As owner Matt puts it, “My expectations were massively exceeded.”
|Type||Tin-lined Windsor in hammered finish with iron handle fastened by three copper rivets|
|French description||Sauteuse évasée martelée et étamée avec queue fer munie de trois rivets en cuivre|
|Dimensions||15.9cm diameter at rim by 6.4cm tall (6.3 by 2.5 inches)|
|Thickness||2.6mm at rim, likely thicker in base|
|Maker and age estimate||Unknown; 1850s-1880s?|
This little pan has become a favorite of its owner Matt M., and part of the pleasure is his feeling of having found a special piece. “I saw this little gem and had to get it,” he told me. “The pictures on eBay were not very good but the price was right. My expectations were massively exceeded.” (I’m sure the beautiful polish and tinning job by Rocky Mountain Retinning helped!)
A sauteuse évasée — also called a Windsor — has a flared shape specialized for the reduction of sauces by maximizing the surface area exposed to the air. But there is a second, more subtle effect going on: the geometry ensures that the ratio of surface area to volume remains steady. What this means is that as water evaporates out of the sauce and the level drops, the pan narrows and the exposed surface area gets a little smaller too. This may sound counterproductive for the whole sauce-reducing process, but it actually works in your favor: the rate of evaporation slows down as the sauce concentrates. If, like me, you’ve ever yelped in dismay to find your balsamic reduction has turned gluey while your back was turned, you might try a Windsor next time as it’ll start putting on the brakes before you burn things.
This is a petite one, just under 16 centimeters (6.3 inches) at the rim tapering to 12cm (4.7 inches) at the base. You could fit the base of this pan in the palm of your hand, but the flared shape means it can hold more than a saucepan with the same footprint. Larger Windsors with more floor space can even step in as sauté pans, which is why this kind of pan is sometimes called a fait tout — “does everything.” (That said, I see pans ranging from from cocottes to stewpots to stockpots sometimes also called faits tout, perhaps reflecting the loosening of the French strictures around pans kept for specific purposes.)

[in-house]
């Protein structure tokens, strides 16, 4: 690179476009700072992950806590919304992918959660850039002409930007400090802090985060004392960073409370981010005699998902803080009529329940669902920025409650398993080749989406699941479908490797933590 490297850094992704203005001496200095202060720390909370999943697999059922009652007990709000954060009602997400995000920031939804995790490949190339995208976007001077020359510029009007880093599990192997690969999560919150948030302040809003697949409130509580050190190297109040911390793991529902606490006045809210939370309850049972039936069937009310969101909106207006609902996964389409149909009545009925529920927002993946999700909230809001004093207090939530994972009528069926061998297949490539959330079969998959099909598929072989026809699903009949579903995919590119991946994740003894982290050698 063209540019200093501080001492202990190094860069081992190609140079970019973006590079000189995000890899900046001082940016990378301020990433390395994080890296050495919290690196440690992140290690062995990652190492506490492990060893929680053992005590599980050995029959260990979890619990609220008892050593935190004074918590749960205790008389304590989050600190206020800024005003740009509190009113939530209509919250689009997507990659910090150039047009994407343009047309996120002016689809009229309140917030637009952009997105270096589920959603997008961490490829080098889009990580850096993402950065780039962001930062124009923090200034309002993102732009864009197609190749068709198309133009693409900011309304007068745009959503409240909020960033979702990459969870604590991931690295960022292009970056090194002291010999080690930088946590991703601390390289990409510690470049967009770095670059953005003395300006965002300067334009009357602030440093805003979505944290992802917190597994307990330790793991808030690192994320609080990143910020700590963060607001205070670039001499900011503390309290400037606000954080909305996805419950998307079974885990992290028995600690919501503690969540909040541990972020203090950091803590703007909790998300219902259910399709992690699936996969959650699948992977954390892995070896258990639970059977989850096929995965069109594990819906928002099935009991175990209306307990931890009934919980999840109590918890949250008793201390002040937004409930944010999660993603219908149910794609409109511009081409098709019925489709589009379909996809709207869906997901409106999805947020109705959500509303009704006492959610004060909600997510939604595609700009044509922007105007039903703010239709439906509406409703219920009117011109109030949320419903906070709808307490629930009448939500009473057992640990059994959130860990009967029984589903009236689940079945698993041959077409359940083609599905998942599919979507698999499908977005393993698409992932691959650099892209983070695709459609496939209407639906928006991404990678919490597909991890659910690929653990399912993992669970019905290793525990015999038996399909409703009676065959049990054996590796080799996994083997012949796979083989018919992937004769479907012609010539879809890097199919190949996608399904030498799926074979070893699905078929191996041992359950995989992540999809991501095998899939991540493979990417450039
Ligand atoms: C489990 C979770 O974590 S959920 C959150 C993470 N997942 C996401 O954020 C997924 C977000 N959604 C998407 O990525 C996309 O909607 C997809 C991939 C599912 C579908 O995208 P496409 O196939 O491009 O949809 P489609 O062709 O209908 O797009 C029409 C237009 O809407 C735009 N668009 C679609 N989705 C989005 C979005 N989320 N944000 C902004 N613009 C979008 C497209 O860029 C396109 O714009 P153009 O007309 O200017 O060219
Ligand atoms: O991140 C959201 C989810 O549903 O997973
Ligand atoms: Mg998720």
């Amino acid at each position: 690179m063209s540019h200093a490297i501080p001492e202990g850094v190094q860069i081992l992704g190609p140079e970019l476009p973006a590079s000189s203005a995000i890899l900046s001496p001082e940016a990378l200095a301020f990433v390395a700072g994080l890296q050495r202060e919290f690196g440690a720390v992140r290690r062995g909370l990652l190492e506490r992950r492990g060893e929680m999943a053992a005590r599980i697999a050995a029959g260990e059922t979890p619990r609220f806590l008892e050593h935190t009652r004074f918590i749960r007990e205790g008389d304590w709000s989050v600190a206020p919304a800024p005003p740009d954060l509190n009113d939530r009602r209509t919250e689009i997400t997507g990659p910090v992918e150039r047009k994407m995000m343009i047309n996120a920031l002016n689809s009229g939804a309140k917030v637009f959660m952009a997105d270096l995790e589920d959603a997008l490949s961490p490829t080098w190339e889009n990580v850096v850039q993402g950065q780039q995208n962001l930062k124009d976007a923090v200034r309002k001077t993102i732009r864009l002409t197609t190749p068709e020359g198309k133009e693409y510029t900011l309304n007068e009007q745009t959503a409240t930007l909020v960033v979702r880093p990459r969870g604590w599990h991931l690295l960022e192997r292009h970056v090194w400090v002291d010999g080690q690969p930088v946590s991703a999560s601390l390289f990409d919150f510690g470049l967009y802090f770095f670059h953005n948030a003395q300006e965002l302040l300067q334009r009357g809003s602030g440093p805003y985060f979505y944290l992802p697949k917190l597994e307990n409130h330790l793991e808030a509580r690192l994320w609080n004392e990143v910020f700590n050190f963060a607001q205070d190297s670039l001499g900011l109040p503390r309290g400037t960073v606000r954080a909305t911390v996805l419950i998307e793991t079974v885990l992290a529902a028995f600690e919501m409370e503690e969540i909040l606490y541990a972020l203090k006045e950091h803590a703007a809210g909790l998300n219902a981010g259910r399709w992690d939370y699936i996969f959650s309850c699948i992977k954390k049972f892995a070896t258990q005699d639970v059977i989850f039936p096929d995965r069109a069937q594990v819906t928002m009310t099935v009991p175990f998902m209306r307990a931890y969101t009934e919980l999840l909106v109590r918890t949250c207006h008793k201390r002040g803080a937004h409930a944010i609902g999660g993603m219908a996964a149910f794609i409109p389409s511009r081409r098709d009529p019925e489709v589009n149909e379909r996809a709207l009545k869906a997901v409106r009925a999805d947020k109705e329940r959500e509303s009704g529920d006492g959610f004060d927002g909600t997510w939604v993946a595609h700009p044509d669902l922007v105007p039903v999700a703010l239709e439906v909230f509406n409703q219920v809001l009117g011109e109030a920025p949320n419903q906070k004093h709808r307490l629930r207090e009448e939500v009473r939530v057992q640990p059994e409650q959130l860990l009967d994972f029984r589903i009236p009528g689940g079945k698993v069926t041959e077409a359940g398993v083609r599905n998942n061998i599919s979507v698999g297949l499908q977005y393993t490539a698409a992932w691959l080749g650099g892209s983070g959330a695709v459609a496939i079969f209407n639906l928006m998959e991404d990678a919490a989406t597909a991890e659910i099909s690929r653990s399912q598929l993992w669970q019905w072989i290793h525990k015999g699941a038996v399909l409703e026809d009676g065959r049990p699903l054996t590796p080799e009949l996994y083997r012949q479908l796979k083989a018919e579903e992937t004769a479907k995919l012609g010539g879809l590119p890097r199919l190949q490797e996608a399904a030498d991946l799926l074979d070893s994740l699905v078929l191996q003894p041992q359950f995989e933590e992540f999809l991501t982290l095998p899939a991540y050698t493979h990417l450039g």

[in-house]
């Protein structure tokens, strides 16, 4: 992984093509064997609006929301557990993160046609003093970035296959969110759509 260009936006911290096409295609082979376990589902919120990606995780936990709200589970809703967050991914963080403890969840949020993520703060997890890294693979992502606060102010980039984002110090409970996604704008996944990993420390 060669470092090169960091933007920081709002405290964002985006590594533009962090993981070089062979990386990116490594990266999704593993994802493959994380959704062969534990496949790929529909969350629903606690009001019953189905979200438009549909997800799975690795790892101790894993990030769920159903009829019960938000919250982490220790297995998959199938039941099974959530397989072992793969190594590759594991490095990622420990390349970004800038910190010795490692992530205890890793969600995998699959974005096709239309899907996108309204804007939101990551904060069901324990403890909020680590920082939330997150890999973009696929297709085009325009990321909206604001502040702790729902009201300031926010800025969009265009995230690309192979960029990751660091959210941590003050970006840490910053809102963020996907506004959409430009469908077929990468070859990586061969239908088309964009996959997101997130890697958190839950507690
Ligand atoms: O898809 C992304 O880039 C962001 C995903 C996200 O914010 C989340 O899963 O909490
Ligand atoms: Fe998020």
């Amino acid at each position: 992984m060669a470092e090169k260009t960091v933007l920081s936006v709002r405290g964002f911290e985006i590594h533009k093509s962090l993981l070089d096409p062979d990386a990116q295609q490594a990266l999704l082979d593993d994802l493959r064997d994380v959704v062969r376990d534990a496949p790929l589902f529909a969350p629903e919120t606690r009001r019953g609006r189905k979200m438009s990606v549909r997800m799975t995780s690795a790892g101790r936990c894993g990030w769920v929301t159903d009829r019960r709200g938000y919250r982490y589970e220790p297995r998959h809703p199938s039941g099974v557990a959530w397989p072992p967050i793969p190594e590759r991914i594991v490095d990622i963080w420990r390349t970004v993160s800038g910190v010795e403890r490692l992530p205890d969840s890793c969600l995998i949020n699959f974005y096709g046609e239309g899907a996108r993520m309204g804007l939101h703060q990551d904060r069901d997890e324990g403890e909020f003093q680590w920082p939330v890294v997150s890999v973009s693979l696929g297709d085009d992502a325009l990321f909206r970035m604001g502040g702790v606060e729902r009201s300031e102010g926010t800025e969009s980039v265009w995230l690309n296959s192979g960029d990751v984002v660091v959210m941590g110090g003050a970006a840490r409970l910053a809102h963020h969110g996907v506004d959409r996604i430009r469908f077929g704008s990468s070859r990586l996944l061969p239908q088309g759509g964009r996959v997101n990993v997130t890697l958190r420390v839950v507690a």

But this pan has unusual geometry in that its sides are quite steep. In the photos below, the pan on the left is this shiny hammered Windsor, and on the right is a Peter Brux Windsor of the same diameter. The second photo is overlaid with triangles lined up with each pan’s sidewall. The triangles are the same height, but as you can see, the triangle on the left is skinnier than the one on the right. The sidewalls of this hammered Windsor are at a steeper angle than a “normal” Windsor.
Another unusual element of this pan is its construction.
Yep, those are dovetails. I think this is the first dovetailed Windsor I’ve seen. I’m sure there must be more out there, but based on my experience — or rather, lack of experience — I think they’re pretty rare. Most Windsors are hand-raised from a flat sheet or spun on a lathe, and I can’t see an obvious reason why this one had to be dovetailed instead. But the work is beautiful. The four large crenellations are perfectly aligned like the points of a compass. (And speaking of compass — albeit of a different sort — you can spot the dot in the center of the base. This is the mark left by the smith’s compass as he swept the circle he would cut for the base piece.) As is often the case with dovetailed pieces, the handle is placed over the sidewall dovetail — the bottom of that seam looks to have become slightly separated but has been repaired with brass.
This pan has been made with care and skill. The base is beveled to give the edge an extra work-hardened plane to help resist dings.
The rivets are large and flush-set on the interior, and small and rounded on the exterior. You can more clearly see the sidewall dovetail on the inside of the pan.
The handle is cast iron that has been filed all over at a consistent angle, giving it a lovely even texture. “The handle has a beautiful ergonomic feel, which I find on some of my J. Gaillard pans,” says Matt. “It is not perfectly straight, and so I imagine it was hand worked. It is quite thick but has a noticeably flat top. It just feels as if the person putting it together was conscious of a ‘comfortable feel.'”
“The construction and unique side angle leads me to believe that this is late 1800s to early 1900s,” Matt adds. I suspect it’s a little earlier than that, possibly 1850 to 1880. I’d love to hear what you think as well.
“I’ve never seen a pan like this and am super happy to own it,” says Matt. I heartily agree that this is a special piece and I’d like to thank Matt for sharing these photos and his impressions of it.